Raising the bar for waste auditing

The process of sampling a city’s waste is not only dirty work, it requires careful planning and attention to detail.

Councils are obliged to have waste minimisation plans in place. And, as a way of monitoring the effectiveness of their recycling systems – regular (five-yearly) audits are required to try to quantify the amount of solid waste (still) going to landfill from kerbside collections and transfer stations.

National protocols for audit and analysis are provided by the Ministry for the Environment. Working with our northern colleagues at Eunomia Consulting and Waste Not Consulting, Whirika provides continuity of data collection and a robust sample size, with our trained and experience professionals.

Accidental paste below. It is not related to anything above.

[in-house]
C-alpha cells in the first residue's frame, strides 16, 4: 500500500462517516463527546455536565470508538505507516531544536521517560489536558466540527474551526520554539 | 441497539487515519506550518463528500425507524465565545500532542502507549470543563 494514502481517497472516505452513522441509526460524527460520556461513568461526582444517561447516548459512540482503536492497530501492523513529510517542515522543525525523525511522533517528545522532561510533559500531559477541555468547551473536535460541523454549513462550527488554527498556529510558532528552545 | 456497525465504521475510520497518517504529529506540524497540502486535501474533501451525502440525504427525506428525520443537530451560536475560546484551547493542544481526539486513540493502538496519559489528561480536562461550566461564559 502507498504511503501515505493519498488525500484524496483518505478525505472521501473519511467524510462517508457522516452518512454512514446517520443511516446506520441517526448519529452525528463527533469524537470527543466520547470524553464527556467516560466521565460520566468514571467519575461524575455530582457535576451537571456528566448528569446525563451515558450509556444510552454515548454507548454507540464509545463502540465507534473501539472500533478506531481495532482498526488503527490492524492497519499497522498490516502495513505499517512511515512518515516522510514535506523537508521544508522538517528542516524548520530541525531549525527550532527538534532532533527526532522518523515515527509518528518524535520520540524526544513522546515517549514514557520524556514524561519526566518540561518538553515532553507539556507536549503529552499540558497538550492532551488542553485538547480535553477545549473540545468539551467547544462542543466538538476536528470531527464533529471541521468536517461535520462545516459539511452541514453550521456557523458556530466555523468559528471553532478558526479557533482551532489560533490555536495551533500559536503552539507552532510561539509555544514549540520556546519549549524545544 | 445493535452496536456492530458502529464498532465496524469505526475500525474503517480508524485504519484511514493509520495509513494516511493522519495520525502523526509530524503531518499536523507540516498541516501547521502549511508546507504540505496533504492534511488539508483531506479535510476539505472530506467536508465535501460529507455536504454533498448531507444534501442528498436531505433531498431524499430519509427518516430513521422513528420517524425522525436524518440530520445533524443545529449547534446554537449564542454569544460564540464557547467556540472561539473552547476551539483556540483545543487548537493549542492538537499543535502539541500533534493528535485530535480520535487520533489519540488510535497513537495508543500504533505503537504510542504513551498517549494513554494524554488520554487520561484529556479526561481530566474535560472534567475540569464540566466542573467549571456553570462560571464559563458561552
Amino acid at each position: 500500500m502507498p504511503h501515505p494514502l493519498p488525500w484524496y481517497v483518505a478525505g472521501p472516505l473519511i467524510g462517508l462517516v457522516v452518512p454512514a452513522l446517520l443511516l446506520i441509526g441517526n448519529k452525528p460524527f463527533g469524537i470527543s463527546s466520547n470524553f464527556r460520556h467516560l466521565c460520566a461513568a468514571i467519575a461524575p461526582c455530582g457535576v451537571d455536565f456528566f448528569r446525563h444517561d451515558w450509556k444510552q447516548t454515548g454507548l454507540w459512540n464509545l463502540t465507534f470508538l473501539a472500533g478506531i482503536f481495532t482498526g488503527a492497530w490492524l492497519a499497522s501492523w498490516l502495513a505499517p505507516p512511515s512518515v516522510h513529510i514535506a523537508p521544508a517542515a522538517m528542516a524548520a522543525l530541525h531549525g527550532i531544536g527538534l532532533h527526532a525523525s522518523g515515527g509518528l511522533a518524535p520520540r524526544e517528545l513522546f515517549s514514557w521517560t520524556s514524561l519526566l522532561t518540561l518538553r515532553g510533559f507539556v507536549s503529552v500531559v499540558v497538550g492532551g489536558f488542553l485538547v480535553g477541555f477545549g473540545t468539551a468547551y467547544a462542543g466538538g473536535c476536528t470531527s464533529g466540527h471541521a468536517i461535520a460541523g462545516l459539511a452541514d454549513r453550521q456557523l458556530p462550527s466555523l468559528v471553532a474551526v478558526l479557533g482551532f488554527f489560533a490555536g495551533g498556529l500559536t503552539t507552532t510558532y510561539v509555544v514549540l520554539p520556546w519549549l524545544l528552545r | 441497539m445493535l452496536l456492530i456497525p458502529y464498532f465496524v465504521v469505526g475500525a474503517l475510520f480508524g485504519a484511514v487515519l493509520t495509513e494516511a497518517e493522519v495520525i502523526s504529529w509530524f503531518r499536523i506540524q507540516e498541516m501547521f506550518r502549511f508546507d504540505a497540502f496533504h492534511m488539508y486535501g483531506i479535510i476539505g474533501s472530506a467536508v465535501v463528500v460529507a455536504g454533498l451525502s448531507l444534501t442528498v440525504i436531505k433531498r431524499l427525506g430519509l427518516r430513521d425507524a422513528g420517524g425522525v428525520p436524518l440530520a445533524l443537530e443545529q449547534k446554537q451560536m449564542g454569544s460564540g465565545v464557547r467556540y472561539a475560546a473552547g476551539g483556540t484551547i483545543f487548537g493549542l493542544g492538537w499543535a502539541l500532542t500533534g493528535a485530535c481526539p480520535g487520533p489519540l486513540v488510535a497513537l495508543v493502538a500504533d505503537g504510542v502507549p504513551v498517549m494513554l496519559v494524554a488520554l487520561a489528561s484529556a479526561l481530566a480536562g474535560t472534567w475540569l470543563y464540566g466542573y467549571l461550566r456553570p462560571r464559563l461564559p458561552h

The waste from every car, trailor, and truck-load going into the tranfer station pit is surveyed throughout a day. For safety reasons, visual estimates of the weight of every material type from each load are recorded as they are unloaded, and are matched and callorbrated with the weigh-in station records.  This is a complicated survey requiring at least two years of training and experience.

For kerbside waste sampling – 300 bins from high, medium and low income areas are collected early morning before the rubbish trucks arrive, and analysed. Public recycling bins are also sampled for contamination, which leads to dumping of otherwise recyclable material.

Whirika provides this service to South Island councils, thanks to a partnership with Waste Not Consulting for training and support based on 35 years of experience in measuring and reducing waste.